There are videos (for instructors, students or system administrators) on their website explaining all the features. You have space to import and export files as well as learning objectives (based on US criteria, but you can add your own).

The courses you develop can contain assignments, discussions, files, texts, links and quizzes. Students are encouraged to give feedback, so it is quite interactive. Also, once students are enrolled, you can email them through the CMS. Rubrics and badges can be added for formative and summative assessment.

Privacy settings in the ‘group’ function allow you to control access. A calendar page helps with planning. There are plenty of public resources shared by other educators, which are listed not only by subject area and grade level, but also by resource type, including assessment, games/puzzles and lesson plans.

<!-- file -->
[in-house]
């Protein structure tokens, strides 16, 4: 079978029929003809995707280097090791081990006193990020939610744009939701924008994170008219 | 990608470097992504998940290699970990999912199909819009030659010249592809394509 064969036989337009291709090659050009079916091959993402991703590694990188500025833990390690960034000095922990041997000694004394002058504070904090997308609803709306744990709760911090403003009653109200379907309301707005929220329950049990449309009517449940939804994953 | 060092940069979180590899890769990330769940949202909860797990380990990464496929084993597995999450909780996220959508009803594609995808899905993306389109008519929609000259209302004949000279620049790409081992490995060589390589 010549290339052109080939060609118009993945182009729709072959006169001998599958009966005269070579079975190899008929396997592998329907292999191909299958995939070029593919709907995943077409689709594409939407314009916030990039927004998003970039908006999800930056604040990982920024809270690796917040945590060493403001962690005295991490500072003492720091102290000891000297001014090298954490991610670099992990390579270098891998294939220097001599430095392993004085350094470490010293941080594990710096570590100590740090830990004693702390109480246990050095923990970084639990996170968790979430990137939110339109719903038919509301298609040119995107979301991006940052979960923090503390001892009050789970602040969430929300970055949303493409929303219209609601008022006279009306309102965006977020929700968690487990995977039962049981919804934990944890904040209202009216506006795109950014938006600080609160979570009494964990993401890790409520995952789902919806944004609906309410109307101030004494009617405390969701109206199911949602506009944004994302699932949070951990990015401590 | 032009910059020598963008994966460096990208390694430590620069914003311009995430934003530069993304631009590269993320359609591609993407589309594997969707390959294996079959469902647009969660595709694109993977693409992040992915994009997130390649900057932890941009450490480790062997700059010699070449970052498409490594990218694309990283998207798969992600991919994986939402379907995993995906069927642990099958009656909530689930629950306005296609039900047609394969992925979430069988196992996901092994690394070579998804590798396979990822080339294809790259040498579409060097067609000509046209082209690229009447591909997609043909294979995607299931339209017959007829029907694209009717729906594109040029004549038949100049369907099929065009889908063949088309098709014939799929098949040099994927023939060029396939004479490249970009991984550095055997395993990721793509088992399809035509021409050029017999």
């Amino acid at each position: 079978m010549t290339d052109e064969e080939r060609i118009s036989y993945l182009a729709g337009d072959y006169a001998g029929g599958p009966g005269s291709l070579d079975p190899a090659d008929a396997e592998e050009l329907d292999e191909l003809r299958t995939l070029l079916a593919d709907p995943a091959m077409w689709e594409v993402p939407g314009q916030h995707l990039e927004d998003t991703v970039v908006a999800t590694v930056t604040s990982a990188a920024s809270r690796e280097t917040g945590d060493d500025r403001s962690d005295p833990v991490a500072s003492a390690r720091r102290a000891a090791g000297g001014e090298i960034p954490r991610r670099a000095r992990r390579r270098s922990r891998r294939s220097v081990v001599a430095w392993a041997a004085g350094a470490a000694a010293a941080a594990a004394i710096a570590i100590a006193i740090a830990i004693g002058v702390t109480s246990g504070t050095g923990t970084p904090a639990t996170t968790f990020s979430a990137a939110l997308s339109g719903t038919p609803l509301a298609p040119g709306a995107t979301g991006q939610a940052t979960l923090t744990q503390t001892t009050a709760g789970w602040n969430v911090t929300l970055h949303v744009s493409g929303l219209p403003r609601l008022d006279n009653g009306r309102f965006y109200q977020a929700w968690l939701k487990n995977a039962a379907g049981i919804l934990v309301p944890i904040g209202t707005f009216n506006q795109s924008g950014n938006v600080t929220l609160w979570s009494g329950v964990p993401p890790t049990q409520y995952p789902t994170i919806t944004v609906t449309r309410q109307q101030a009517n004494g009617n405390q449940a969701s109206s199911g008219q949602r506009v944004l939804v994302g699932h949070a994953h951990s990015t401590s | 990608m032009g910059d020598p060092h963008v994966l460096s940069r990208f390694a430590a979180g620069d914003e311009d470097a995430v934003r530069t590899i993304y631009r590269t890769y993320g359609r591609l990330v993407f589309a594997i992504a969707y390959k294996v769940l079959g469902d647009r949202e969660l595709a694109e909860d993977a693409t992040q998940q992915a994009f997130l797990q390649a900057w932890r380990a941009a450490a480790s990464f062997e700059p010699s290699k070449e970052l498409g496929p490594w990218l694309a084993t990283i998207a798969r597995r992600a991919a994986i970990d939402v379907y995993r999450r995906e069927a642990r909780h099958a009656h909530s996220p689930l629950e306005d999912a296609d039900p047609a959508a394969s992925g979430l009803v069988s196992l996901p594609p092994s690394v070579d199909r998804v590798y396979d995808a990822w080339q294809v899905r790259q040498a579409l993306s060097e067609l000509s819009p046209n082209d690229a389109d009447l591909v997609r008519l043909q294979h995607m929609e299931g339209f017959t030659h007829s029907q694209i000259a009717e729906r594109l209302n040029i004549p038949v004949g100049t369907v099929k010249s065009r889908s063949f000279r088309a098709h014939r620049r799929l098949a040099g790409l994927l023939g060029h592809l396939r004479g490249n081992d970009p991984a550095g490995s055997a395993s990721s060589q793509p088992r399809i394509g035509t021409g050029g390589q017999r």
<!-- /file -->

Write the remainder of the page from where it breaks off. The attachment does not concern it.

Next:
Could be used: as an alternative to Moodle.

What I liked about it: the interface is clean and intuitive. Students who spend time on social media will probably like it.

Watch out for: as always when uploading material from the Internet, be aware that some resources might be copyrighted.

Available from the App Store and for Android – and by logging into their website.

More info here: https://www.schoology.com/

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Friday, 7th September 2018

 

 

 

Actionbound

Actionbound is an interactive scavenger hunt programme that allows you to go on an adventure with your class. Tours include guided walks and “treasure hunts” – they are called “bounds” here. Download it and agree to its terms and conditions. Actionbound will need access to your location in order to guide you using GPS.